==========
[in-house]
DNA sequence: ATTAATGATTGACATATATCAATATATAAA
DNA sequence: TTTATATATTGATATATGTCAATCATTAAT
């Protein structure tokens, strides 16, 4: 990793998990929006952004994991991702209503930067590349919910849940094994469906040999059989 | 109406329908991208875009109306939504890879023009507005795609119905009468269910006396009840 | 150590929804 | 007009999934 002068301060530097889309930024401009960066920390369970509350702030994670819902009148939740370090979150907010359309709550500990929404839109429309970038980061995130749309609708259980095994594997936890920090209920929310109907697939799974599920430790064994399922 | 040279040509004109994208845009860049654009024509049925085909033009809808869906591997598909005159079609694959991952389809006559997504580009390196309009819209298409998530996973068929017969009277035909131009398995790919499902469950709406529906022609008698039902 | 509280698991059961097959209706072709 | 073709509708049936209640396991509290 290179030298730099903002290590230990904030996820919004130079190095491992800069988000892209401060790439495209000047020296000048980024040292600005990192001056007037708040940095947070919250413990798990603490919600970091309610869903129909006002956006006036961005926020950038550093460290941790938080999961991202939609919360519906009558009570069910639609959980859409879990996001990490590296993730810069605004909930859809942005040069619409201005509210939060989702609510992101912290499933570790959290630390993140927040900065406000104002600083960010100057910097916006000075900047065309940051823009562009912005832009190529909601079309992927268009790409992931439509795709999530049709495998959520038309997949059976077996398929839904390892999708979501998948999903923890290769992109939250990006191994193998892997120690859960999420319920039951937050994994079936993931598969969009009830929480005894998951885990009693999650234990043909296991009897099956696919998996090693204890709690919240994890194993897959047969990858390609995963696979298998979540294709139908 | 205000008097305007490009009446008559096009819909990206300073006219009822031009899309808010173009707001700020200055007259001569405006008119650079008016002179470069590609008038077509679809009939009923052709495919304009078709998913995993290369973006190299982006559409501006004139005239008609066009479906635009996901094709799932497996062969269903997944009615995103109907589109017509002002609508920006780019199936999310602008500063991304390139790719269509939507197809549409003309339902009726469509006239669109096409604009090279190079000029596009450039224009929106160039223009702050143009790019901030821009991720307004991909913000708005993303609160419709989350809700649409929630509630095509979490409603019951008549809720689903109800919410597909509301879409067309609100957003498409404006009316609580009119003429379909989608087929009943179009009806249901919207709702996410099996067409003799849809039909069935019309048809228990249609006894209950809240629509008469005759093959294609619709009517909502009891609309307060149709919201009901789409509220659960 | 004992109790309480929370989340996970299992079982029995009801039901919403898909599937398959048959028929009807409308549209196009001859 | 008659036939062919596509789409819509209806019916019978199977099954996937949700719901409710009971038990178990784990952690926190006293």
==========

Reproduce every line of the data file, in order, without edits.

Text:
[in-house]
DNA sequence: ATTAATGATTGACATATATCAATATATAAA
DNA sequence: TTTATATATTGATATATGTCAATCATTAAT
């Protein structure tokens, strides 16, 4: 990793998990929006952004994991991702209503930067590349919910849940094994469906040999059989 | 109406329908991208875009109306939504890879023009507005795609119905009468269910006396009840 | 150590929804 | 007009999934 002068301060530097889309930024401009960066920390369970509350702030994670819902009148939740370090979150907010359309709550500990929404839109429309970038980061995130749309609708259980095994594997936890920090209920929310109907697939799974599920430790064994399922 | 040279040509004109994208845009860049654009024509049925085909033009809808869906591997598909005159079609694959991952389809006559997504580009390196309009819209298409998530996973068929017969009277035909131009398995790919499902469950709406529906022609008698039902 | 509280698991059961097959209706072709 | 073709509708049936209640396991509290 290179030298730099903002290590230990904030996820919004130079190095491992800069988000892209401060790439495209000047020296000048980024040292600005990192001056007037708040940095947070919250413990798990603490919600970091309610869903129909006002956006006036961005926020950038550093460290941790938080999961991202939609919360519906009558009570069910639609959980859409879990996001990490590296993730810069605004909930859809942005040069619409201005509210939060989702609510992101912290499933570790959290630390993140927040900065406000104002600083960010100057910097916006000075900047065309940051823009562009912005832009190529909601079309992927268009790409992931439509795709999530049709495998959520038309997949059976077996398929839904390892999708979501998948999903923890290769992109939250990006191994193998892997120690859960999420319920039951937050994994079936993931598969969009009830929480005894998951885990009693999650234990043909296991009897099956696919998996090693204890709690919240994890194993897959047969990858390609995963696979298998979540294709139908 | 205000008097305007490009009446008559096009819909990206300073006219009822031009899309808010173009707001700020200055007259001569405006008119650079008016002179470069590609008038077509679809009939009923052709495919304009078709998913995993290369973006190299982006559409501006004139005239008609066009479906635009996901094709799932497996062969269903997944009615995103109907589109017509002002609508920006780019199936999310602008500063991304390139790719269509939507197809549409003309339902009726469509006239669109096409604009090279190079000029596009450039224009929106160039223009702050143009790019901030821009991720307004991909913000708005993303609160419709989350809700649409929630509630095509979490409603019951008549809720689903109800919410597909509301879409067309609100957003498409404006009316609580009119003429379909989608087929009943179009009806249901919207709702996410099996067409003799849809039909069935019309048809228990249609006894209950809240629509008469005759093959294609619709009517909502009891609309307060149709919201009901789409509220659960 | 004992109790309480929370989340996970299992079982029995009801039901919403898909599937398959048959028929009807409308549209196009001859 | 008659036939062919596509789409819509209806019916019978199977099954996937949700719901409710009971038990178990784990952690926190006293």